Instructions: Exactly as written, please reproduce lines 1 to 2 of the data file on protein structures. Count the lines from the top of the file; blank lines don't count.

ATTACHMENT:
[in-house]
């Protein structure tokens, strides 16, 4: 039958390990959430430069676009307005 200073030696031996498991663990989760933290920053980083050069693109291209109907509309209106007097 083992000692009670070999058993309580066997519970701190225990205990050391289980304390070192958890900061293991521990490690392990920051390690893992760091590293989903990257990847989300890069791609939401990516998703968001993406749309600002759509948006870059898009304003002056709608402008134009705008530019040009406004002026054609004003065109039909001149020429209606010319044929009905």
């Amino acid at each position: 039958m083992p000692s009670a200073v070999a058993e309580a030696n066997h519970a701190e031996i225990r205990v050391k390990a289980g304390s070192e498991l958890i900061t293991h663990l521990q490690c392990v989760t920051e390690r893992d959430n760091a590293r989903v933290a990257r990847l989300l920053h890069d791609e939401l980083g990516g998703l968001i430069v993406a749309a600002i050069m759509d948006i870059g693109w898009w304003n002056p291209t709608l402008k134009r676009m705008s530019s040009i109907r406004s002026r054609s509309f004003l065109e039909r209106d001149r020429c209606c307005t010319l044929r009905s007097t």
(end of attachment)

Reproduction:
[in-house]
């Protein structure tokens, strides 16, 4: 039958390990959430430069676009307005 200073030696031996498991663990989760933290920053980083050069693109291209109907509309209106007097 083992000692009670070999058993309580066997519970701190225990205990050391289980304390070192958890900061293991521990490690392990920051390690893992760091590293989903990257990847989300890069791609939401990516998703968001993406749309600002759509948006870059898009304003002056709608402008134009705008530019040009406004002026054609004003065109039909001149020429209606010319044929009905």